Alumna Profile: Nakisha Small

Nakisha Small went to law school to become a public defender. When the time came to choose a clinic, her friend recommended the Gender Violence Clinic with Professor Leigh Goodmark because it would get her into the courtroom and provide an opportunity to build skills that she would need for her career in criminal law. What happened next was wholly unexpected and led to a 180 degree shift in her career trajectory.

From day one, Nakisha was overwhelmed by the intensity of clinic and told everyone that she hated it–including Professor Goodmark and the rest of the class. “I could never tell whether she was kidding or not when she said that,” Professor Goodmark recalls. “I like to think that she was.” Though she fully embraced the client-centered approach to lawyering taught in the clinic, she had trouble coping with the traumatic experiences of her clients and the serious implications of losing a case. Her first client sought a protective order, divorce, and custody and was absolutely devastated by the aftermath of the abuse. Every client meeting lasted five hours. Her client cried through each one and called Nakisha on her cell phone at night and on school breaks to discuss her case. This was not what Nakisha had signed up for and, filtered through a deadpan sense of humor, she let everyone know it.

As the protective order trial date approached, Nakisha asked Professor Goodmark, “Why are you making me do this? Tag me out. This is over my head, and I am terrified.” Nakisha remembers that Professor Goodmark responded, “Nakisha, you want to help people, and I can’t think of a population that needs more help.” And despite her own lack of confidence, Nakisha says that Professor Goodmark never once doubted that she would skillfully represent her client. On the day of the trial, Nakisha was sure her voice was wavering and that she would pass out. But she pushed through, and after she’d helped secure the protective order, she thought to herself, “Who was that?”

Professor Goodmark remembers that Nakisha, like many students who are trying to implement client-centered lawyering, “felt the work deeply and had trouble keeping it from spilling over into the rest of her life. Nakisha was a joy to teach, and she spent as much time making me laugh as agonizing over her case, but it was a truly difficult experience for her.”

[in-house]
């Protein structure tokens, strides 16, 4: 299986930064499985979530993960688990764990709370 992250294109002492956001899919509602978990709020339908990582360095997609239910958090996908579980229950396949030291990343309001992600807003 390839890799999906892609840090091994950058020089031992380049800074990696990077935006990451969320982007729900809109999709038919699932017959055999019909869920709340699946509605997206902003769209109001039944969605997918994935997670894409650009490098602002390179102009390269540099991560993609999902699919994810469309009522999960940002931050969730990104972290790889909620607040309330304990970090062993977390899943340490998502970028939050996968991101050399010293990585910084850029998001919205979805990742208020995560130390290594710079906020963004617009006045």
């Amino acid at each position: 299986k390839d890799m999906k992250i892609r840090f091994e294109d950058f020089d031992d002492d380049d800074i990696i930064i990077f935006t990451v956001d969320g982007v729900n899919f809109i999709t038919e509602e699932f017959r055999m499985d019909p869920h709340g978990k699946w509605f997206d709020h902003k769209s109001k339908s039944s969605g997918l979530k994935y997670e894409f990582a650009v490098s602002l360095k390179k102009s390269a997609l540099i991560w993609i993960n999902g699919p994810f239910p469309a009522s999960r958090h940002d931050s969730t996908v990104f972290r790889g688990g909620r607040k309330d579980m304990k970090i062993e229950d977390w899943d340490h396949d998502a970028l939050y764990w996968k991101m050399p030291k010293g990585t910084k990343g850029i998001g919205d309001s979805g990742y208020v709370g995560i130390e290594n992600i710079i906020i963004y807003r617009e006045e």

Nakisha realizes now that she was also fighting her own growth. Although she continued to tell anyone who would listen that domestic violence work wasn’t for her, and even vowed to her classmates on the last day of clinic that she would never touch another DV case as long as she lived, she had felt a change inside her. Once she’d been exposed to working with domestic violence survivors, she couldn’t re-orient herself. At some point in her third year, after she’d had a chance to really process her clinic experience, she came around to accepting that this might become her life’s work.

No one was more shocked than Professor Goodmark. “I knew she had the skills—she and her partner litigated two multi-day protective order trials and despite her doubts about her performance, she was an outstanding litigator even as a student,” she says. “But Nakisha was very, very, clear that this was not the work for her, and I never thought I’d see her doing domestic violence work.”

Nakisha has now been at the Baltimore City State’s Attorney’s Office for five years. Since 2017, she has prosecuted cases in the Special Victims Unit. While she struggled with some aspects of her clinic experience, she credits Professor Goodmark with having given her the tools to establish boundaries and work through triggers. Nakisha knows that she can be “a confident, prepared advocate while protecting myself emotionally in what can be a very dark job.”

While there have been challenging times in her role as an Assistant State’s Attorney, Nakisha has been more resilient than her law school self would have predicted. She draws comfort from the comprehensive approach she takes to working with clients, recognizing that the case she is prosecuting is only one part of that client’s life. She asks every client, “What is your plan? What structures do you have in place to keep yourself safe?” What matters to her is that every victim has thought through these questions and has the tools to move forward, regardless of the future decisions they make regarding their relationship with their partners.

Five years removed from her clinic experience, Nakisha sees that sometimes the hardest things you do in life are also the things that can change your life. She says, with a laugh, “Don’t get me wrong, I’d never want to go back and do clinic again, but I’m so grateful for the path it set me on.”

Professor Goodmark says that when Nakisha called to say that she was joining the Special Victims Unit, “I was stunned. But I am so very glad that she is doing it. The victims that she works with are getting a prosecutor who deeply cares about their well-being, no matter what choices they make, and someone who is so thoughtful about the impact of the criminal system on victims of violence. If you had told either of us that this would be Nakisha’s future, I think we both would have laughed pretty hard—one of us more bitterly than the other—but I couldn’t be more proud of the work that she’s doing.”

About Maryland Carey Law

The University of Maryland Francis King Carey School of Law was established in 1816 and began regular instruction in 1824. It is the third-oldest law school in the nation, but its innovative programs make it one of the liveliest and most dynamic today. Maryland Carey Law stands among five other professional schools on the Founding Campus of the University of Maryland. It has taken advantage of this location to become an integral part of the Baltimore-Washington legal and business community.